star Iowa Civil War Home

2flags.gif (3096 bytes) Iowa in the Civil War
a project of the IAGenWeb
2flags.gif (3096 bytes)

Cherokee County in the Civil War

Red, White, and Blue

Submitted by Dick Barton

History of Cherokee County, Iowa, by Thomas McCulla. 2 vols. Chicago: S. J. Clarke Pub. Co., 1914. pp 287.

Chapter XXVI

Military History of the County

The first war in which a citizen from Cherokee county, Iowa, could possibly have taken part was some one of the Indian outbreaks, or the Civil war, which conflict came on just five years after the county had been organized. Her first settlers were mostly all of good, loyal stock, from New England and Ohio, and stood for liberty and freedom. When President Lincoln's first call for 75,000 men to suppress the Rebellion in the Southland came in April, 1861, Cherokee county had only been settled by civilized men and women about five years and there were only fifty-six men, women and children in the county, as shown by the United States census returns for 1860, yet she gave forth freely from such as she had. Out of eighteen adults among the male population, there were found to be fifteen able-bodied men qualified to serve as soldiers, and all but four of the able-bodied men entered the Union army, and wore the loyal blue in defense of the highly prized "Stars and Stripes," which today, known as "Old Glory," so proudly floats over such a great domain, both on this continent, as well as in the far off possessions in the seas.

Of course, from so small a settlement no company could be recruited, but these men found their way into the ranks at different times and places. From the military reports and from data secured from members of the Grand Army posts it is learned that on the following roll of honor is credited, or should be by this record, the names of the soldiers from Cherokee county. No other Iowa county can present such a percentage of men who entered the service, considering the number of inhabitants in the county at the time the war broke out. Fourteen out of eighteen men, ar more than any any other county can show. The names of these brave, sacrificing men who went from their prairie homes and new-made firesides, to protect the flag of the country, are:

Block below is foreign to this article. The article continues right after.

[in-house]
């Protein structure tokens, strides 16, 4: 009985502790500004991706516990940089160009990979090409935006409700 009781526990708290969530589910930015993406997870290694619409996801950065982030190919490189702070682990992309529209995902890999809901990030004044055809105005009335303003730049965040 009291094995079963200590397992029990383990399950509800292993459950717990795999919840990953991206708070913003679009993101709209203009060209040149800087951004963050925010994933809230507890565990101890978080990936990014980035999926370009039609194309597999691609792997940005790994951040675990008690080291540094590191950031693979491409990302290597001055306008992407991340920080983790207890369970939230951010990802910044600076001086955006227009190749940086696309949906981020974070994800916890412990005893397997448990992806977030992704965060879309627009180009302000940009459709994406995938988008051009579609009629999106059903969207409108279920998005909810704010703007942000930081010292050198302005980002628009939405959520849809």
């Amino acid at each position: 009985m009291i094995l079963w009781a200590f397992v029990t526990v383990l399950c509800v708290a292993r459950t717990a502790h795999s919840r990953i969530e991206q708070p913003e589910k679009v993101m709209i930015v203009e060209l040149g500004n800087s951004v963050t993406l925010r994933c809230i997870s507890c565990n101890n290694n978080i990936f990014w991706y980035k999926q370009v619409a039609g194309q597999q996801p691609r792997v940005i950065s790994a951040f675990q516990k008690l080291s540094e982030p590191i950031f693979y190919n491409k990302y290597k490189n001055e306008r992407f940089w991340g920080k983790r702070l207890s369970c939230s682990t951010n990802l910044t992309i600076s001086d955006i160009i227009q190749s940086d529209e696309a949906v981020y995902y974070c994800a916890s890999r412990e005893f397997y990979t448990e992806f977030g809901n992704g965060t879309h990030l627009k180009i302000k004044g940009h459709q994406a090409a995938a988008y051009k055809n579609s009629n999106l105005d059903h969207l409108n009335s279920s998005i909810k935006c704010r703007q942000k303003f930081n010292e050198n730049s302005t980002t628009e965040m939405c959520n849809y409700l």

Exra Wilcox, Joel Davenport, Frank Mead, Silas B. Parkhurst, N. Rogers,George W. Lebourveau, Walter Burgess, George Banister, William Banister,Luther Phipps, Albert Phipps, Levi Scurlock, Newton Scurlock, Jasper Scurlock.


Red, White, and Blue

Comments or suggestions to: Site Coordinator
IAGenWeb Project
Copyright © 2002 IAGenWeb Project. All rights reserved.